Ever since your earliest years in grade school, you’ve been taught that your number one concern in school is achieving high grades. Students everywhere work their hardest to get top marks from preschool to college, and it is in college that the concern for good grades takes on more significant importance. When a slipping GPA could cause you to lose your financial aid, there is no room for error. Education is expensive, and many students wouldn’t be able to go on without aid. But how can a low GPA truly affect your financial aid?
In general, there are two kinds of financial aid. Some kinds of financial aid are need based, while others are merit based. Certain special cases may combine these two types of aid into a scholarship, but in general they are kept separate. Need based aid includes the federal government aid for which students apply every year through FAFSA. These funds are allocated to students based on their financial situations. Merit based aid is typically offered by schools and other non-government institutions to help exceptionally talented students finance their education.
If your GPA begins to slip, merit based financial aid is typically the first thing that will go. Students who are given scholarships based on academic performance need to keep that performance high in order to keep receiving funds from scholarship providers. If your grades start to slip, you can expect your merit based financial aid to be revoked. Academic scholarships are given to top performers, and yours will go to another hard-working student if you begin to neglect your studies.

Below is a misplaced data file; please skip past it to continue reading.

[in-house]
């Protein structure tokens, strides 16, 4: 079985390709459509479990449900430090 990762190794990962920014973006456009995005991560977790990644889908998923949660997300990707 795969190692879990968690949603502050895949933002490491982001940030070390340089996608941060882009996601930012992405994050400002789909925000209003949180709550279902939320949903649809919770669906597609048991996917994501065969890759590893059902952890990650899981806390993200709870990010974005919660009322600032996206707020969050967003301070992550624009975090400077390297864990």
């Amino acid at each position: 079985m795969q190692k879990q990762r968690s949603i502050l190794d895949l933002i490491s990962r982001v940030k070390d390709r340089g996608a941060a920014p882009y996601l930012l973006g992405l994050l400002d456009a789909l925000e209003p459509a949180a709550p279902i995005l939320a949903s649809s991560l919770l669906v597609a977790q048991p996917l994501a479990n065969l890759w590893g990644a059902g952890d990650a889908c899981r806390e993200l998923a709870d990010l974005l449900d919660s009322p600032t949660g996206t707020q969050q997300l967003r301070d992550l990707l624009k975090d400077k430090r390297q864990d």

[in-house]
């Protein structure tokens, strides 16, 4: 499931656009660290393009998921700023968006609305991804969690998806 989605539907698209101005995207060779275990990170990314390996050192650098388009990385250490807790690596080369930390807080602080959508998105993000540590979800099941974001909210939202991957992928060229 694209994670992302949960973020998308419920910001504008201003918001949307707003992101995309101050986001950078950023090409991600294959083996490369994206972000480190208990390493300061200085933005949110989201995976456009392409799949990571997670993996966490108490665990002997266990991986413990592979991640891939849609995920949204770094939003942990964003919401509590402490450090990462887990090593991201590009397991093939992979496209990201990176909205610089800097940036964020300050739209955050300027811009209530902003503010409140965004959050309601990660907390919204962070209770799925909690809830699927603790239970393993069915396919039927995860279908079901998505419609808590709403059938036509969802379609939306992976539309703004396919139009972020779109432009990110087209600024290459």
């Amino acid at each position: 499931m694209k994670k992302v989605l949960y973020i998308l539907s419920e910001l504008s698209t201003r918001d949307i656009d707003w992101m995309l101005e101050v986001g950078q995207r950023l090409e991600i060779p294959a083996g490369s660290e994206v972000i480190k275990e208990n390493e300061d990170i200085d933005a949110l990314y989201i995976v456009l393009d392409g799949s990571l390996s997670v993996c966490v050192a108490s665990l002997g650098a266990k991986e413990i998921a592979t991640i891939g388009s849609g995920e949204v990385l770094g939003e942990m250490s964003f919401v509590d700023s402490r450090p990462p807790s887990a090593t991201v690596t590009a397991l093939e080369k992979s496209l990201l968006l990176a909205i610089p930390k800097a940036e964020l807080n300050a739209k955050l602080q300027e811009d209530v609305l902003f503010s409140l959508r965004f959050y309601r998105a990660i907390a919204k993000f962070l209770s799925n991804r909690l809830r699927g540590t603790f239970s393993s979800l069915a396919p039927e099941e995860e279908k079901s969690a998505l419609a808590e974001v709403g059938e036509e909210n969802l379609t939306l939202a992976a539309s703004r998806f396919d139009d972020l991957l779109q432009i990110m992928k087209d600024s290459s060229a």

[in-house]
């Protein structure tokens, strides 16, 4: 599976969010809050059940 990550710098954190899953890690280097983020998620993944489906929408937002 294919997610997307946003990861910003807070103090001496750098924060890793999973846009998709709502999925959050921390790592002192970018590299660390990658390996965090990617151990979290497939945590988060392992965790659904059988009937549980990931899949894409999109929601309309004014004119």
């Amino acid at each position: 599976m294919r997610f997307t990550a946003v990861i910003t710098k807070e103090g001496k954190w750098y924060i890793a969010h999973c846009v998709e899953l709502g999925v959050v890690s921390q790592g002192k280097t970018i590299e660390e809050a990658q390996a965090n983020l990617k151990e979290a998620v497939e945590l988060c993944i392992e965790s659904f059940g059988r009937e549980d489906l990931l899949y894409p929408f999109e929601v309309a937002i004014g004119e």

Need based financial aid doesn’t work the same way. This kind of aid is disbursed with very little consideration for your GPA, and federal aid packages, for example, are allocated based almost entirely on your financial situation. However, this does not mean that a falling GPA will not affect your need based financial aid. Schools typically require a GPA verification alongside each student’s FAFSA application, and an aid package may not be honored if your GPA is below the school’s threshold level.
The difference between need based and merit based aid with regards to your GPA is one of immediacy. For example, if you are awarded a scholarship that requires a 3.7 minimum GPA, your funding could be immediately ceased if you drop to 3.6 or 3.5 in a semester. Plenty of other students are vying for the same scholarship, and top performers will be given priority. Such a small slip, however, will likely have little to no effect on need based aid. While a drastic drop in GPA may cause you to lose your federal aid benefits, small slips are typically not much of a legitimate cause for worry.
Always strive for top marks in college; it will affect you now and well into the future. A strong GPA coupled with an online communications degree can lead to many opportunities, while weak academic performance can hurt you. In the present, the risk of losing financial aid should be enough to convince you that grades are a serious matter. Always make your studies the number one priority, and strive for greatness in all facets of your education.